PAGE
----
According to the Transport Accident Commission, more than 20% of road fatalities were suspected of having resulted from fatigue. Drowsiness has a massive impact on your driving as it slows down your reaction time, reduces your concentration, vigilance, and judgment.

Vehicle Error

When there are vehicle-related errors, it doesn’t matter if a safe and rule-compliant trucker drives the truck. The truck can still cause a severe and deadly crash if there are problems with the large vehicle itself, including:

o Design Defects

Defective vehicles can cause accidents that can injure and kill innocent people. A manufacturer can make a mistake while building the truck which can be dangerous when these parts are essential for safety such as airbags, brakes, and tires.

These defects exist because sometimes the manufacturer makes a mistake while building the vehicle. Even when these parts are manufactured, installed, and used correctly, improper designs are hazardous.

o Maintenance Errors

Trucking companies, drivers, and maintenance crews need to regularly maintain the fleet to keep up with the immense wear and tear that these vehicles endure from being driven hundreds of miles every day.

Drivers that don’t perform daily inspections can overlook maintenance problems. Eventually, serious issues such as tire blowouts, braking problems, and engine failure can arise and lead to major traffic accidents.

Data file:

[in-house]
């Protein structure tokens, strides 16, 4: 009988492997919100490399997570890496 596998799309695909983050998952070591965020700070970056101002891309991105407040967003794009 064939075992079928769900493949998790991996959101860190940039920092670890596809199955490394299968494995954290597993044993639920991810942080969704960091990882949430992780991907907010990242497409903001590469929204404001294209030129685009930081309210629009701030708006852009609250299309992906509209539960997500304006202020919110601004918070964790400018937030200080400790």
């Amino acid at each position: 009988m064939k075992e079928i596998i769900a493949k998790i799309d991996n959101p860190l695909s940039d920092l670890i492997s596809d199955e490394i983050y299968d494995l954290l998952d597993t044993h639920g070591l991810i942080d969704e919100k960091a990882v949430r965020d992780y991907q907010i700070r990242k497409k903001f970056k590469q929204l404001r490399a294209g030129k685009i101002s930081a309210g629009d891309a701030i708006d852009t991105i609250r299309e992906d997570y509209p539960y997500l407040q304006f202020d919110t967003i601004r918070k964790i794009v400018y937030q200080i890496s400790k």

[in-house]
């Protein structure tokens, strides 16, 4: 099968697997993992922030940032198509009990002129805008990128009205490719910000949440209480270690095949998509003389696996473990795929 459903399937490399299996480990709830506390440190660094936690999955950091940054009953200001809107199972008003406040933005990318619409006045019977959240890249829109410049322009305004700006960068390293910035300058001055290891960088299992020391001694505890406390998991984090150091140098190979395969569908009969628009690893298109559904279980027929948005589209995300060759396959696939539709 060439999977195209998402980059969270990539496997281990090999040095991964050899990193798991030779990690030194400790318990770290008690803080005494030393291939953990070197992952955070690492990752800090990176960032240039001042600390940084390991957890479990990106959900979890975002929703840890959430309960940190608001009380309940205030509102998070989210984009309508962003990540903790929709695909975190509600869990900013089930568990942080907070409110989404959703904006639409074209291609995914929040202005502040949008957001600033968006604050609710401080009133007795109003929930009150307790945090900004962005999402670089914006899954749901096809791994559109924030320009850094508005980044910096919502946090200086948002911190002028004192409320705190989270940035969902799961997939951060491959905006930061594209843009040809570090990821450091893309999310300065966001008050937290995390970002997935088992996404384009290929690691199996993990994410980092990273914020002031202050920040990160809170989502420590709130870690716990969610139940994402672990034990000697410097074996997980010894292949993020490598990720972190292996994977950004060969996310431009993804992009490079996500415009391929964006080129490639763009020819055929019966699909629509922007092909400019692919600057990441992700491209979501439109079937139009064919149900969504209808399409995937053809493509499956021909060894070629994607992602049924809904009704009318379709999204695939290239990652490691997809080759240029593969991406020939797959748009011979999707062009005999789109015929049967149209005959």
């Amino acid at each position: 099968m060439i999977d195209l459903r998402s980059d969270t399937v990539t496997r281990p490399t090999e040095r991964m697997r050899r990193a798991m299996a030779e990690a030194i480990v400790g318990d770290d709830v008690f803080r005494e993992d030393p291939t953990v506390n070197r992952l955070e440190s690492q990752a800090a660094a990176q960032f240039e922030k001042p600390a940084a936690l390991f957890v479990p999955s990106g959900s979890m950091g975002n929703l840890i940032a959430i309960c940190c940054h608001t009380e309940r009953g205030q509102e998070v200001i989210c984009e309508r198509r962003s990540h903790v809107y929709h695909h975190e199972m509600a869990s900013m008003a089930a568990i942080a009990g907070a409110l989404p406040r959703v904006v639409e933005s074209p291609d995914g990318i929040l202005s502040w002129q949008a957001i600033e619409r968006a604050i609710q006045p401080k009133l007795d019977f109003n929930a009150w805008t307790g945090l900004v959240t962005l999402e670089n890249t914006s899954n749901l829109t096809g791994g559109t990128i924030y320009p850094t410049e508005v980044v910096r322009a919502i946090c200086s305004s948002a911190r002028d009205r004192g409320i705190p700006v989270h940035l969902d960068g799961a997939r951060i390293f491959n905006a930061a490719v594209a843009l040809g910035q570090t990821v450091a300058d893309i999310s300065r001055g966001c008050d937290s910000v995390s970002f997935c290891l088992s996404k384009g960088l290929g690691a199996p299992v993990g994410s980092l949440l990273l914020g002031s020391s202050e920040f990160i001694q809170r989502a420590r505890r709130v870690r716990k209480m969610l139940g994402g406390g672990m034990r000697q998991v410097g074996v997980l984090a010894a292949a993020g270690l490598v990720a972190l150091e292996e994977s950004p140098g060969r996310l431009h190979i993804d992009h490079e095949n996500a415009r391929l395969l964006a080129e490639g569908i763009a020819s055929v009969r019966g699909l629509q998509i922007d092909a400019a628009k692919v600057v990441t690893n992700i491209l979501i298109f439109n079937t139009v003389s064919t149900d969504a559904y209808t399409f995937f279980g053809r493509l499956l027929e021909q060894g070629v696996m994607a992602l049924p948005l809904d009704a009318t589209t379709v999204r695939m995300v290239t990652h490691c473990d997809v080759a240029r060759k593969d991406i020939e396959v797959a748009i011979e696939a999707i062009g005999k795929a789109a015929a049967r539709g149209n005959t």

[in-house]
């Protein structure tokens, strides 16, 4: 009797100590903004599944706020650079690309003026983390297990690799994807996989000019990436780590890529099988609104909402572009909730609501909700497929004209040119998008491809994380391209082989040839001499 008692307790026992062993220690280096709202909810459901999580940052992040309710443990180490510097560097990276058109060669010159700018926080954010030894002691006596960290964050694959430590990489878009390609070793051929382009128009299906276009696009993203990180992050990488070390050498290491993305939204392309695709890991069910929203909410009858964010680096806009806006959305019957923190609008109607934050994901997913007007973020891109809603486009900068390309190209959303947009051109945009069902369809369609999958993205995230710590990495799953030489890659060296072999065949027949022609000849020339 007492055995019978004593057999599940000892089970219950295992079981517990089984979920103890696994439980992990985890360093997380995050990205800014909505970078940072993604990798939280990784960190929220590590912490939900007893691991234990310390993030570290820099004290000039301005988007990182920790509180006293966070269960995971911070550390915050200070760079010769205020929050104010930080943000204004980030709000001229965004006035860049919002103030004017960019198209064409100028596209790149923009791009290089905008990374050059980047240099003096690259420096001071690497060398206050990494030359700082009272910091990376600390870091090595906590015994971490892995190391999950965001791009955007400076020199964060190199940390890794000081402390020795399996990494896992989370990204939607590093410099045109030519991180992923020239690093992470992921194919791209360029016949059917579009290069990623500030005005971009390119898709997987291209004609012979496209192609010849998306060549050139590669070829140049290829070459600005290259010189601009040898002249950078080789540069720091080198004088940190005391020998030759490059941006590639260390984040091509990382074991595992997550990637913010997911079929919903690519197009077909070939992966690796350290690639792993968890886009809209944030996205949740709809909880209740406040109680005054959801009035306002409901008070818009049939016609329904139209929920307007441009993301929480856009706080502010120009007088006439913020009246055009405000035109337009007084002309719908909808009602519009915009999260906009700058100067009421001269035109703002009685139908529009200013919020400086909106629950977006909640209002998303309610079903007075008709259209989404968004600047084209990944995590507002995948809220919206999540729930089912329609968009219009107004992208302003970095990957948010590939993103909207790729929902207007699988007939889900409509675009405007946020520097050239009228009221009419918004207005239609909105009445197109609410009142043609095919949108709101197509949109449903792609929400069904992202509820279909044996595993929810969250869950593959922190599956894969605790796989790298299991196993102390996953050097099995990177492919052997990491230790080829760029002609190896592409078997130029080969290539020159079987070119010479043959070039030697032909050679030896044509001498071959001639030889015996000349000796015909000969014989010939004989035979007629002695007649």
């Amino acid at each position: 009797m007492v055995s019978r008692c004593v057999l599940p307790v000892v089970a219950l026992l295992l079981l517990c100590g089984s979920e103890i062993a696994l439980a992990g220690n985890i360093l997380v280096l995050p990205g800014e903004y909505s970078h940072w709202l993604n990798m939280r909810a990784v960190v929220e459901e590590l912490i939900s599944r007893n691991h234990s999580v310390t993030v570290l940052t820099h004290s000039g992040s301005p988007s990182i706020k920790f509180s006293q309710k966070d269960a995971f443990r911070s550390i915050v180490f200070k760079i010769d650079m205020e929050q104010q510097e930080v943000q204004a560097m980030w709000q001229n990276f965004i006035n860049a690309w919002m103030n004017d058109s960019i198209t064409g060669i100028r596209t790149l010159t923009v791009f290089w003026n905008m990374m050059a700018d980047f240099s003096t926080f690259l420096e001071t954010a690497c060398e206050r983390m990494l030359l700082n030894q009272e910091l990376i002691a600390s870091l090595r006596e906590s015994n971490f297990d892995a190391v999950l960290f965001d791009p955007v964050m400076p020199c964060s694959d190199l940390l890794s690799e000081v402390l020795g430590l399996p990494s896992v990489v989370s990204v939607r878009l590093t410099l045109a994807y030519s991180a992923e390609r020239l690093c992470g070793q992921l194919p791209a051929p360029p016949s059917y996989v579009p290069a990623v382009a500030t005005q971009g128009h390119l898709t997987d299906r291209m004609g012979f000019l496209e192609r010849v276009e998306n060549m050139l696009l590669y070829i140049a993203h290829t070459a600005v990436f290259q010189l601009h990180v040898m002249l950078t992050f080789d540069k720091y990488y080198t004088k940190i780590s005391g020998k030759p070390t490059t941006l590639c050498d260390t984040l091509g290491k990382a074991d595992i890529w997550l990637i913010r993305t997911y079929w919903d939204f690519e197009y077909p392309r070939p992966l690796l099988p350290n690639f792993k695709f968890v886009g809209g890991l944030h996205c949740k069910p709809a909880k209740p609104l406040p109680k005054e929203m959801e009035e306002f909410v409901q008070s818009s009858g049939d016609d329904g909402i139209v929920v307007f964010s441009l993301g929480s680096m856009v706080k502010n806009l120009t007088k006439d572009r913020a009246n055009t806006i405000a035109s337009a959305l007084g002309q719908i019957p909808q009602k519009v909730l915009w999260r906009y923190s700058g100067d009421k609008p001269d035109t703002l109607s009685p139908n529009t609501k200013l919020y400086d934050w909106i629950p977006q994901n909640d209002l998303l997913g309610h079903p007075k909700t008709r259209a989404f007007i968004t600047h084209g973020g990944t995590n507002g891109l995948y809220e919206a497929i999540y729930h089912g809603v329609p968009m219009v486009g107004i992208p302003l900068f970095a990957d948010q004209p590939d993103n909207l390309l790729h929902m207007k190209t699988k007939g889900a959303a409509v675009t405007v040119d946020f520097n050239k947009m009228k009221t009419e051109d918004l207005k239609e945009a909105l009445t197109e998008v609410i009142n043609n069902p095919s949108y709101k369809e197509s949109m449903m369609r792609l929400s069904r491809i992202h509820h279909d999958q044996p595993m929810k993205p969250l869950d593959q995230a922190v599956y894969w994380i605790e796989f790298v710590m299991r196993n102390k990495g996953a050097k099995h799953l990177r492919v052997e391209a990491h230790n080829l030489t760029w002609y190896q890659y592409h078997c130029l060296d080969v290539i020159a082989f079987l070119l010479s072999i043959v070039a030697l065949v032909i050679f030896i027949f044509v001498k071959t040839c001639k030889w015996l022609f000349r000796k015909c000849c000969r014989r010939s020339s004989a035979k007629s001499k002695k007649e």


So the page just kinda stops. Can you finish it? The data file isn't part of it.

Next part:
o Cargo Issues

Truck drivers and commercial truck companies need to abide by the industry-specific rules and regulations for safe cargo loads. This includes limited cargo dimensions and how it should be loaded and secured.

These rules exist to try to reduce the chances of accidents happening due to problems with the cargo that a truck driver is transporting. Unfortunately, truckers don’t always follow the rules and load cargo in unsafe ways.

As a result, this creates a severe risk of truck collisions as improper load cargo can put the truck out of balance and cause harm to the truck driver and other motorists on the road.

Tips to Avoid Truck Accidents